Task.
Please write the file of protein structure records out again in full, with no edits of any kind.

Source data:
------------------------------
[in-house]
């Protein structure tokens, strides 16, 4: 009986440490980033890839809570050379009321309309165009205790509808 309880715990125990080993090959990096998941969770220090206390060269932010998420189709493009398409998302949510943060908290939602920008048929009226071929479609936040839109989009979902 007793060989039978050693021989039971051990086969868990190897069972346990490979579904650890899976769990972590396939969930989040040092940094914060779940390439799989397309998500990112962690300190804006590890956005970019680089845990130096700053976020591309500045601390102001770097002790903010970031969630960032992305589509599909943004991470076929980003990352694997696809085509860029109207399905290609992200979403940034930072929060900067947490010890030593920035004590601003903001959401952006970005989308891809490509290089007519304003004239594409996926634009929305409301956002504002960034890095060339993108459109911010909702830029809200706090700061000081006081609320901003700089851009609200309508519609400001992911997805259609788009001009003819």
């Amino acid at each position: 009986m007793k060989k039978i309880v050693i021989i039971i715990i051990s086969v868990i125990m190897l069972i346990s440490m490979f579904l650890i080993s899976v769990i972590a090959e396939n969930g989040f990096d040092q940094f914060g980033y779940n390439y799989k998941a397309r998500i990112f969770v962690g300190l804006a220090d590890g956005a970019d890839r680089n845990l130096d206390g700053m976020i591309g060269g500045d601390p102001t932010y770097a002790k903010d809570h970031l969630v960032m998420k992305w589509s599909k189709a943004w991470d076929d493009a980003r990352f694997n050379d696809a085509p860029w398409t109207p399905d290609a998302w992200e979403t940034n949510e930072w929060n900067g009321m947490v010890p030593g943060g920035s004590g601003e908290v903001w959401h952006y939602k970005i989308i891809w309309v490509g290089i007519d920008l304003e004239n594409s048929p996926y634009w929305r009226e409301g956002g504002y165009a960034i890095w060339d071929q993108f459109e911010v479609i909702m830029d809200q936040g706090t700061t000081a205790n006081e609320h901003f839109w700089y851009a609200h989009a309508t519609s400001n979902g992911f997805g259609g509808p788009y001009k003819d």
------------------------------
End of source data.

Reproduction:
[in-house]
């Protein structure tokens, strides 16, 4: 009986440490980033890839809570050379009321309309165009205790509808 309880715990125990080993090959990096998941969770220090206390060269932010998420189709493009398409998302949510943060908290939602920008048929009226071929479609936040839109989009979902 007793060989039978050693021989039971051990086969868990190897069972346990490979579904650890899976769990972590396939969930989040040092940094914060779940390439799989397309998500990112962690300190804006590890956005970019680089845990130096700053976020591309500045601390102001770097002790903010970031969630960032992305589509599909943004991470076929980003990352694997696809085509860029109207399905290609992200979403940034930072929060900067947490010890030593920035004590601003903001959401952006970005989308891809490509290089007519304003004239594409996926634009929305409301956002504002960034890095060339993108459109911010909702830029809200706090700061000081006081609320901003700089851009609200309508519609400001992911997805259609788009001009003819």
């Amino acid at each position: 009986m007793k060989k039978i309880v050693i021989i039971i715990i051990s086969v868990i125990m190897l069972i346990s440490m490979f579904l650890i080993s899976v769990i972590a090959e396939n969930g989040f990096d040092q940094f914060g980033y779940n390439y799989k998941a397309r998500i990112f969770v962690g300190l804006a220090d590890g956005a970019d890839r680089n845990l130096d206390g700053m976020i591309g060269g500045d601390p102001t932010y770097a002790k903010d809570h970031l969630v960032m998420k992305w589509s599909k189709a943004w991470d076929d493009a980003r990352f694997n050379d696809a085509p860029w398409t109207p399905d290609a998302w992200e979403t940034n949510e930072w929060n900067g009321m947490v010890p030593g943060g920035s004590g601003e908290v903001w959401h952006y939602k970005i989308i891809w309309v490509g290089i007519d920008l304003e004239n594409s048929p996926y634009w929305r009226e409301g956002g504002y165009a960034i890095w060339d071929q993108f459109e911010v479609i909702m830029d809200q936040g706090t700061t000081a205790n006081e609320h901003f839109w700089y851009a609200h989009a309508t519609s400001n979902g992911f997805g259609g509808p788009y001009k003819d």